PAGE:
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MAINE EMERGENCY MANAGEMENT AGENCY
Winter Weather: Get Ready!
November 4, 2011
The National Weather Service offices that serve New England have declared the week of October 31st through November 4, 2011 WINTER WEATHER AWARENESS WEEK. This Winter Weather message is courtesy of the National Weather Service Forecast Offices in Gray and Caribou, Maine.
Winter Weather Preparedness and Safety
In northern New England, everyone is potentially at risk during winter storms and cold weather. The actual threat to you depends on your specific situation, the amount of risk you're willing to take, and how prepared you are for the possibility that something may go wrong.
Based on statistics, the majority of winter weather-related fatalities are men, probably because men take more risks, and do not prepare for the possibility that something may go wrong. The majority of the fatalities related to snow and ice are actually men over 40 years old.
About 70 percent of the fatalities occur in automobiles while about 25 percent are people caught out in the storm. As for the hypothermia-related fatalities, about 75 percent are men, about 50 percent of the fatalities are people over 60 years old, and about 20 percent of the fatalities occur inside the home.
Before winter begins, be sure that your vehicle is ready for winter conditions. Check the antifreeze and battery to make sure they can withstand northern New England's cold winter temperatures. Check your tires to be sure that you will have adequate traction in the snow. And keep your gas tank near full to avoid water and ice in the fuel or fuel lines.
As much as possible, try to avoid traveling in dangerous conditions. Don't take chances. Be prepared for the possibility that you may become stuck and stranded, particularly if you drive on infrequently traveled roads. When riding in a car, be sure to have the appropriate winter clothing with you. If you get stranded on the way to where you're going, you will need those warm clothes.
In a storm, whether big or small, allow extra time to get where you're going. The first half-inch of snow is sometimes the most slippery. Slow down.
When driving, remember that there are many hazards, such as black ice, that you won't see before it's too late. Keep all your windows clear of snow and ice and clear snow away from your car's headlights and taillights. Be sure that someone who is not traveling with you is aware of your travel plans. Also, consider purchasing a cellular phone if you frequently travel in isolated areas in the winter.
If you should happen to become stranded in a storm or in extremely cold conditions, stay with your vehicle. Run the motor about 10 minutes each hour for heat. Make sure that the exhaust pipe is not blocked and that there is adequate ventilation to avoid carbon monoxide poisoning. As much as possible, make your vehicle visible to rescuers by tying a red-colored cloth to the antenna or by turning on the inside dome light while running the engine. Move your arms, legs, fingers, and toes to keep blood circulating and warm.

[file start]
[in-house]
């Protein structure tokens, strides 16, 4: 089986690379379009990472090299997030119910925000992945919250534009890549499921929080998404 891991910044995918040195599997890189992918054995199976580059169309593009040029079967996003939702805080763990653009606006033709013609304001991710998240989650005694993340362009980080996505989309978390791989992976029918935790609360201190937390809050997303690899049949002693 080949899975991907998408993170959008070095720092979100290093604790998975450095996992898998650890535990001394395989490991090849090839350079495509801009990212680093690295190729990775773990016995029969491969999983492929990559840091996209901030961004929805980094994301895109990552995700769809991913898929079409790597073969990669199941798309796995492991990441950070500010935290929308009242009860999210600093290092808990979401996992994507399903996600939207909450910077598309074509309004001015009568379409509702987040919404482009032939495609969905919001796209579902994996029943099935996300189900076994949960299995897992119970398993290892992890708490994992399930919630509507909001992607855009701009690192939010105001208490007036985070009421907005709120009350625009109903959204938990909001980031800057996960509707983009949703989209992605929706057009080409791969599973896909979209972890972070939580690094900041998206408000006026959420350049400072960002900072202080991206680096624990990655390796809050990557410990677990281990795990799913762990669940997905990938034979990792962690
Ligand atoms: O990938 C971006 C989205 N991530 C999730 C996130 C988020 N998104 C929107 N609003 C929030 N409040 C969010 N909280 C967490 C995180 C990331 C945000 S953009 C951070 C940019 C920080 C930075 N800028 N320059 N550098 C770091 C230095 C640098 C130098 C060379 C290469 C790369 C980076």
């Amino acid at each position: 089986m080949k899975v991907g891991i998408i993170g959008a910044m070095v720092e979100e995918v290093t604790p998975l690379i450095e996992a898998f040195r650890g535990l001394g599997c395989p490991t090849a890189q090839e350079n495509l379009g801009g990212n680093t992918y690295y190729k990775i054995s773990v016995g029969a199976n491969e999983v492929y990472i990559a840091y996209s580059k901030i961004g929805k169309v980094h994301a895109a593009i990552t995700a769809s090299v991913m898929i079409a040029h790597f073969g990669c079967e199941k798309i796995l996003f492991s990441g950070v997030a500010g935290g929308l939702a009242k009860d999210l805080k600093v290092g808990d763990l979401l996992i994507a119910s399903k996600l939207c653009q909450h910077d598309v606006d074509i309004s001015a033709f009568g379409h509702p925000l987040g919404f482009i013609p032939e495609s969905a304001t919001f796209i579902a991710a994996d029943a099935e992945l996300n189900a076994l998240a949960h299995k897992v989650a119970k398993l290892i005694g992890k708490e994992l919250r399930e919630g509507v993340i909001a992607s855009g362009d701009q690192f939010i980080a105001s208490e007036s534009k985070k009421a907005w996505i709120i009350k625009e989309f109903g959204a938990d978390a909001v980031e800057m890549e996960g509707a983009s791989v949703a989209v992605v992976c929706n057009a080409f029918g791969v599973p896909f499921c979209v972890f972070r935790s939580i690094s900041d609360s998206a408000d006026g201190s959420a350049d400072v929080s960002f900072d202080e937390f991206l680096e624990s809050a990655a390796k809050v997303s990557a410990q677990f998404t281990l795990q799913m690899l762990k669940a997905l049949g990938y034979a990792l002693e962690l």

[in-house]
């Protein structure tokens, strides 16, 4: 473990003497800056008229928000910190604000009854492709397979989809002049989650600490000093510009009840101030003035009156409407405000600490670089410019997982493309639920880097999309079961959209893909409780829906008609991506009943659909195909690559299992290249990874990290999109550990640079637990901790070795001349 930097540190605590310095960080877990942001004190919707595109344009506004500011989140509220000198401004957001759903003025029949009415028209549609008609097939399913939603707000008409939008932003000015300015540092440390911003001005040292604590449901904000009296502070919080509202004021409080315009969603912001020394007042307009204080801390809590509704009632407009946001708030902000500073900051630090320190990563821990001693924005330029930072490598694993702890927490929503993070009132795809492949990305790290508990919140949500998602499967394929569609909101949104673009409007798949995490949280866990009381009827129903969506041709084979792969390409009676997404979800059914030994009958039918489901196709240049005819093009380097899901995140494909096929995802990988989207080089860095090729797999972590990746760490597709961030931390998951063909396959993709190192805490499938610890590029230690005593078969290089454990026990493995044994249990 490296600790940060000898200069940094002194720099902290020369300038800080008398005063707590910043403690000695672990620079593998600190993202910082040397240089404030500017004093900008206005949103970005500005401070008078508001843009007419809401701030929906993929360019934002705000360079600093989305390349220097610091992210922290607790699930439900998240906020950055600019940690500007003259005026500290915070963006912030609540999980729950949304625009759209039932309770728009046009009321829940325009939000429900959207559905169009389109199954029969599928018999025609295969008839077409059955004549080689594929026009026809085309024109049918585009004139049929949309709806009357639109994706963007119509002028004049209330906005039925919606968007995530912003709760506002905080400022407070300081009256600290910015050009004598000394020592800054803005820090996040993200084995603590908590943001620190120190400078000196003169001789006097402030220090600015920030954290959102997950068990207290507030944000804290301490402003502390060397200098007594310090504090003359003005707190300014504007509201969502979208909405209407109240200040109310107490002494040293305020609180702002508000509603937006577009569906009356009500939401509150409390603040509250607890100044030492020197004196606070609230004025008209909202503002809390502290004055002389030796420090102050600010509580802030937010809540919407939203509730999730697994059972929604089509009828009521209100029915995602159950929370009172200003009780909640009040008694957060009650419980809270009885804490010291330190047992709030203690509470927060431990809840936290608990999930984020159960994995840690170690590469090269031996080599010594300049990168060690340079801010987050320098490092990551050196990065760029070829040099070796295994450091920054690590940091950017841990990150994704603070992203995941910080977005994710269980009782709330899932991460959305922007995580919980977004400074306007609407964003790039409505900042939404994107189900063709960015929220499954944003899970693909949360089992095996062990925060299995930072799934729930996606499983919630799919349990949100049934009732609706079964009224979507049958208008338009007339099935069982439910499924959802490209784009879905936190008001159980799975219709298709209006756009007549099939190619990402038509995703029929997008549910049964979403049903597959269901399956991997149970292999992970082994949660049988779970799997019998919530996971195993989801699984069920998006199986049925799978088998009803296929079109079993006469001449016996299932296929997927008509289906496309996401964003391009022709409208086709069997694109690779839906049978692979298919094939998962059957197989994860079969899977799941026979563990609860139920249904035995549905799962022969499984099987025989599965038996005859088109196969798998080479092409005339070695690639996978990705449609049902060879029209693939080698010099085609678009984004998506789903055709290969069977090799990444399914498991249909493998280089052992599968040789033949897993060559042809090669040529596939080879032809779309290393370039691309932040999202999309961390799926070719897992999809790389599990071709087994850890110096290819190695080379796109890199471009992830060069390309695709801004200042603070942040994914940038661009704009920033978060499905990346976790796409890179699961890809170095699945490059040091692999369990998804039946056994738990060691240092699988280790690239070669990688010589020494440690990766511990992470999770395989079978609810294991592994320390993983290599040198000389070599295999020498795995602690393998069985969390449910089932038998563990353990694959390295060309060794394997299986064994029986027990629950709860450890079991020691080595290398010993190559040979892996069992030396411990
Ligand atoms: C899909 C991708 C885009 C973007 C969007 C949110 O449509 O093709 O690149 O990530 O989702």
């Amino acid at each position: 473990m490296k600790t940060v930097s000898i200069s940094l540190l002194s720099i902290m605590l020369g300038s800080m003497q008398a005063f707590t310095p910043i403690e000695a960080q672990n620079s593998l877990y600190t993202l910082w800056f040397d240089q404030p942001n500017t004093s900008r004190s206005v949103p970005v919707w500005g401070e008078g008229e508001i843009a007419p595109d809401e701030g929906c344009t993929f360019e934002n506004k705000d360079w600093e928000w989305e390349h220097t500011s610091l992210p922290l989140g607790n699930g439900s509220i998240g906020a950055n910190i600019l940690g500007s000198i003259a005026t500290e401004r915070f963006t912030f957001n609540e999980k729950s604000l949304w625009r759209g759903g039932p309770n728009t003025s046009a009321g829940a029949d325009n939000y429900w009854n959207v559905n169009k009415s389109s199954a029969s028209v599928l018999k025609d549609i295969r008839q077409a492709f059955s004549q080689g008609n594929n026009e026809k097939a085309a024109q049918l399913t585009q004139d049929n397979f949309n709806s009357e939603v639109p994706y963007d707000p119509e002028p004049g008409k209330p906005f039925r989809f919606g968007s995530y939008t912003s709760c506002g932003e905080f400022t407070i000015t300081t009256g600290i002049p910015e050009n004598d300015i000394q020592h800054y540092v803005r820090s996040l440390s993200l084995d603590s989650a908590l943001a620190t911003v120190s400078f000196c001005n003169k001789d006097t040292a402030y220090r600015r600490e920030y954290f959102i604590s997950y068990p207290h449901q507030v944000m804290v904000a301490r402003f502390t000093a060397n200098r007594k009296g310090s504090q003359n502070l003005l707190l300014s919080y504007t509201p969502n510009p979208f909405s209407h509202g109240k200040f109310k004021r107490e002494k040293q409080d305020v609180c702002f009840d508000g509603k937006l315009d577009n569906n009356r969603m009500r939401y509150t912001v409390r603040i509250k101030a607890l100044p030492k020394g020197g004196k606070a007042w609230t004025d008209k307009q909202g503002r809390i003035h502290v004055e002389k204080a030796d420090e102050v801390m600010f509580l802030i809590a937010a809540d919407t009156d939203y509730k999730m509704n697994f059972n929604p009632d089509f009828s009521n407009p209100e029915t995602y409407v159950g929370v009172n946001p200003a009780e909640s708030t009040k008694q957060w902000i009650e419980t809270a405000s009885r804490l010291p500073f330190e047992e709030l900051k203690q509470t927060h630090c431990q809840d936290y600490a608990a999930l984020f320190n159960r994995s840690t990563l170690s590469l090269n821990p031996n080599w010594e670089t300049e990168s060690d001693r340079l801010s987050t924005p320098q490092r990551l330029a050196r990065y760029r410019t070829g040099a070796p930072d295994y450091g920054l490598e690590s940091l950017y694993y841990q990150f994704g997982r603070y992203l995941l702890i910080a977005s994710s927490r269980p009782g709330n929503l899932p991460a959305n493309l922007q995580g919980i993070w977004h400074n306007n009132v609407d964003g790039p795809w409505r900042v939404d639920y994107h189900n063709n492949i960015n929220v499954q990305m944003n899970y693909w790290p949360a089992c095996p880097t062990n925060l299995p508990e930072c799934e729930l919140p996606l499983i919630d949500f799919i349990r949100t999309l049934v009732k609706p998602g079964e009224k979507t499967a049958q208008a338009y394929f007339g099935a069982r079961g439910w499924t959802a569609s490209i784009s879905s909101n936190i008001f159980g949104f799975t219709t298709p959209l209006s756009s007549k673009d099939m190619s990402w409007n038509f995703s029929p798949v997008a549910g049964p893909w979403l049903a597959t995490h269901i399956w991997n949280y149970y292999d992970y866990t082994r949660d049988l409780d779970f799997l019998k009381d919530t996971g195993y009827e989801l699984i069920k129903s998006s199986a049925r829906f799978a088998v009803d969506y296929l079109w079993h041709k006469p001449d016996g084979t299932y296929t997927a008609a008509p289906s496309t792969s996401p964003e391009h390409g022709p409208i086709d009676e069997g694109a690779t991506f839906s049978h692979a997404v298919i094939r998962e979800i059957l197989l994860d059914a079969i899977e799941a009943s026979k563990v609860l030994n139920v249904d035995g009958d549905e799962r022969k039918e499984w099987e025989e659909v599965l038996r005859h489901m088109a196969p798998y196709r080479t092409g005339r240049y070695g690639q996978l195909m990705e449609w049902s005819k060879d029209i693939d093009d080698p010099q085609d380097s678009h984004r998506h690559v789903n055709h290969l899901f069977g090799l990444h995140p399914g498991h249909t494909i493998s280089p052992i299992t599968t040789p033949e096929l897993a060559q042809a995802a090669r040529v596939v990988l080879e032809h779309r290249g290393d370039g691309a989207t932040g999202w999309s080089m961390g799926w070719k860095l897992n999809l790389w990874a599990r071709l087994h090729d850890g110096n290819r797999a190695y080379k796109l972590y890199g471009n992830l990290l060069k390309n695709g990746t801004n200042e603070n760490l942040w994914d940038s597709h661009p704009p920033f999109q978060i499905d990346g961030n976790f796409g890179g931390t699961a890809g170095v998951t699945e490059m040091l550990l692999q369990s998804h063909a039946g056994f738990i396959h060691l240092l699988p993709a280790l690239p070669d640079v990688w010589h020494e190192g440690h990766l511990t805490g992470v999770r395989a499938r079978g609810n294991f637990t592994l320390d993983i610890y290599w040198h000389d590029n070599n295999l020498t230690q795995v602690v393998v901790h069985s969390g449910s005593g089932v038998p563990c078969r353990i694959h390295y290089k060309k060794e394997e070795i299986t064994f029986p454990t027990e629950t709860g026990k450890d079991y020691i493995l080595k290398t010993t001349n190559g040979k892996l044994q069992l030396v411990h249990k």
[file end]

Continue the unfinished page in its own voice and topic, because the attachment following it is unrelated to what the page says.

When planning winter activities, keep abreast of the latest forecast. Be willing to change your plans if the weather is bad. When going outside in the winter, always dress for the outside conditions, even if you plan to be outside for only a few minutes. Remember, if you happen to slip and fall, you could be outside for a lot longer than you had planned.
Always stay warm, and wear layered clothing to trap the body's heat. If needed you can put on or take off clothing to help regulate your body temperature. When outside in the winter, try to avoid becoming overheated. Perspiration can rapidly cool the body to below normal levels.
Your home is likely the safest place to be during a winter storm. However, you should prepare for the possibility that you might lose heat, phone service, electricity, and water during a storm. In preparation for this possibility, keep an ample supply of extra food and water, and make sure that you have a sufficient supply of any needed medicines. Have a battery operated radio and flashlights ready in case they are needed, and have plenty of extra batteries available.
If possible, have an alternate source of electricity or heat, but be absolutely sure that you know how to operate that alternate source safely. If you plan to use an electrical generator, make sure the generator is connected properly to your home's electrical system, and that smoke and carbon monoxide detectors are operating properly to alert you to any unanticipated dangers.
If you do lose power to your home during a winter storm, be extremely careful with those alternate sources of heat and electricity. Close off any unneeded rooms and be sure your smoke detectors are working properly. To avoid carbon monoxide poisoning, operate electrical generators outside in a well ventilated area (at least 15 feet away from any windows or doors), and be sure that the fumes are not being blown back into your home. Wear layered clothing to keep warm and be sure to eat plenty of food and drink plenty of liquids so that your body can produce the heat it needs to stay warm.
For more information, from Maine Prepares
More weather and safety information can always be found on National Weather Service websites:
Last update: 07/20/10
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